My expectation for Ryan Merritt is that he’ll work three innings at most and they’ll need to be pretty clean. Merritt, as you’ve heard by now, has one MLB start and 11 career innings under his belt. He’s a soft-tossing, pitch-to-contact southpaw, which seems like a raw steak to these predators in the Toronto lineup. Merritt only struck out 92 in 143.1 innings of work at the Triple-A level. He only walked 23, but he gave up 156 hits and 15 dingers. His margin for error is eyelash-thin. It’s a bad spot for the Indians to be in this position, where Merritt could very well bury them before they get a chance to hit for a second time. It’s all about location for Merritt and nerves certainly hurt the ability to locate. Batted ball luck will have to be his friend. I posited on Twitter that the Indians should start Rajai Davis in center field over Tyler Naquin, solely to maximize defense, but they won’t.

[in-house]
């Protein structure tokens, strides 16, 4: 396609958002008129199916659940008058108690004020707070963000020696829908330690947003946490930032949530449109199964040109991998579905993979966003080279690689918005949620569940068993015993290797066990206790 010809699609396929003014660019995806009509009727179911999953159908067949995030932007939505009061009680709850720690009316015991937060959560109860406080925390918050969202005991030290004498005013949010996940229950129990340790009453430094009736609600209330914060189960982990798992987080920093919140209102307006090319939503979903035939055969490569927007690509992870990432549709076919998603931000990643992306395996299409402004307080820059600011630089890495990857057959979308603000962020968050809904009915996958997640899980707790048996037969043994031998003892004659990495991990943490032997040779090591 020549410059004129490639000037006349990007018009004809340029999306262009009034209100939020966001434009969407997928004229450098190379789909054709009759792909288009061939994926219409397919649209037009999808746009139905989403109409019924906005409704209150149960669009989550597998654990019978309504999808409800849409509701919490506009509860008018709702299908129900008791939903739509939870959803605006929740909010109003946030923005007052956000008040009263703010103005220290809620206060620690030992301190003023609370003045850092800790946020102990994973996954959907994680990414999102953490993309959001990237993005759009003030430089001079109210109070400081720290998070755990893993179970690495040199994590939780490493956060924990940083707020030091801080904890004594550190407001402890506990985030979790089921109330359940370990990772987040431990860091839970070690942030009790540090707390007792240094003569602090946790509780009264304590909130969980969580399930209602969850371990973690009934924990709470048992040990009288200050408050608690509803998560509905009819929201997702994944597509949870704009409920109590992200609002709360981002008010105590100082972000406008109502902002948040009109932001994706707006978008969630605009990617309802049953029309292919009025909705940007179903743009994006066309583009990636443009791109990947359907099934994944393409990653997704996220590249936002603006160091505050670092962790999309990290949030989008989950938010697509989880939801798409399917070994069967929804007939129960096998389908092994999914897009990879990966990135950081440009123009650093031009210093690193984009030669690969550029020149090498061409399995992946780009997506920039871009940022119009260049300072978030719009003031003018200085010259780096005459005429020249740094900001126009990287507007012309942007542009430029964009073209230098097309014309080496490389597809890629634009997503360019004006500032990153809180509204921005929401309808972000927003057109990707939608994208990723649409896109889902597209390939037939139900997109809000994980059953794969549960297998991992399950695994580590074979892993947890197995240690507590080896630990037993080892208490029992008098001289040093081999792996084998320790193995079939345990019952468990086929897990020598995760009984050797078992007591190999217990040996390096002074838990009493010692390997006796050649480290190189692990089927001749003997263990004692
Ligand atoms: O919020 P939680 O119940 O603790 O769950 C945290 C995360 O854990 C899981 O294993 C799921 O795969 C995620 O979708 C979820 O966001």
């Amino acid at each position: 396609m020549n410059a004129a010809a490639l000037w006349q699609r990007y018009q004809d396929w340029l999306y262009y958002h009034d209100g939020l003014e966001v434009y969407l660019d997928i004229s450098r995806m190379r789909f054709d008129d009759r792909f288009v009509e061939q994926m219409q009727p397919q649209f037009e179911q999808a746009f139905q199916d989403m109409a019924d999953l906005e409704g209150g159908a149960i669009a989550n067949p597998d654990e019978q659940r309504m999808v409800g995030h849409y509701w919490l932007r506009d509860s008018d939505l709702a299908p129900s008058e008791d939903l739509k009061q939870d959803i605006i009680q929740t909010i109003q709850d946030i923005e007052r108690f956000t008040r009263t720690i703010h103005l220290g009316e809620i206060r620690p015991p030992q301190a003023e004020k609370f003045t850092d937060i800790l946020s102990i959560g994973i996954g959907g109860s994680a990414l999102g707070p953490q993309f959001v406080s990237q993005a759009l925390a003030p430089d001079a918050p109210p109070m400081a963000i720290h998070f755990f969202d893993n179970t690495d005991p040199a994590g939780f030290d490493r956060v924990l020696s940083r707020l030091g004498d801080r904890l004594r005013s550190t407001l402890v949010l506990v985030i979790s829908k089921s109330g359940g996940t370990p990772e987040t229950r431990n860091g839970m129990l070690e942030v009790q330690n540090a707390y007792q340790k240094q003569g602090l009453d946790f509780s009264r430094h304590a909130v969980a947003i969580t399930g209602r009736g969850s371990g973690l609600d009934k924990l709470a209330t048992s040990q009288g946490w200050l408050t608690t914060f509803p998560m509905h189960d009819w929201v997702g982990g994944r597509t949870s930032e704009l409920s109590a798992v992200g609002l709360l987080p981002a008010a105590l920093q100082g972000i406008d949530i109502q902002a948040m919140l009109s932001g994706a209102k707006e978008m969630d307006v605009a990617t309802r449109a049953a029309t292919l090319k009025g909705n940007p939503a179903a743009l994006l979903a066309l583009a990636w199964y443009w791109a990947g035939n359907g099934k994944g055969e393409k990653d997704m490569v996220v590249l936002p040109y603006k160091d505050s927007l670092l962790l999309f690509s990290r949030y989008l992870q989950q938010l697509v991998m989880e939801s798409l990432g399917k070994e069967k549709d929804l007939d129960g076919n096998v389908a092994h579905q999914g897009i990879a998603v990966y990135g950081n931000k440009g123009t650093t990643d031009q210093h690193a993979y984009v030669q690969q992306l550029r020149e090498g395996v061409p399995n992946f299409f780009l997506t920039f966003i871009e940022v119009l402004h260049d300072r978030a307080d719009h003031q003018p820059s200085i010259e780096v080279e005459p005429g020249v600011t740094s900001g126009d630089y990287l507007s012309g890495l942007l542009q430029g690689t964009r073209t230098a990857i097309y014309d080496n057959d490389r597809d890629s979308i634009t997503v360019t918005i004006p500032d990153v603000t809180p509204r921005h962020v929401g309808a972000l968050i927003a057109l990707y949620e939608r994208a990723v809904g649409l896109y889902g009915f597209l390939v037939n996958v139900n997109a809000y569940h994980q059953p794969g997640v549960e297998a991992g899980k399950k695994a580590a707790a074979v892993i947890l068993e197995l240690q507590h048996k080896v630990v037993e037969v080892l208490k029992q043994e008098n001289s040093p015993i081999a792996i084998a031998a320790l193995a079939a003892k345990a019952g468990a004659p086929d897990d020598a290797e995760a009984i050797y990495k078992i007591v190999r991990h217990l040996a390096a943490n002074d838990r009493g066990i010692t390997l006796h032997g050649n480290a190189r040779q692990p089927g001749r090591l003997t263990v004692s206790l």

The silver lining in all of this is that the Indians can conceivably try to get three innings from Andrew Miller and two innings from Cody Allen if they get a lead. With tomorrow’s off day, they can afford to be more aggressive with their two best relievers. Dan Otero and Bryan Shaw both struggled on Tuesday, so they will have to have bounce back outings if their numbers are called. All hands are definitely on deck here in this spot and it’ll take a magic act that would make Houdini’s pants fit too tight for Francona to navigate through this one.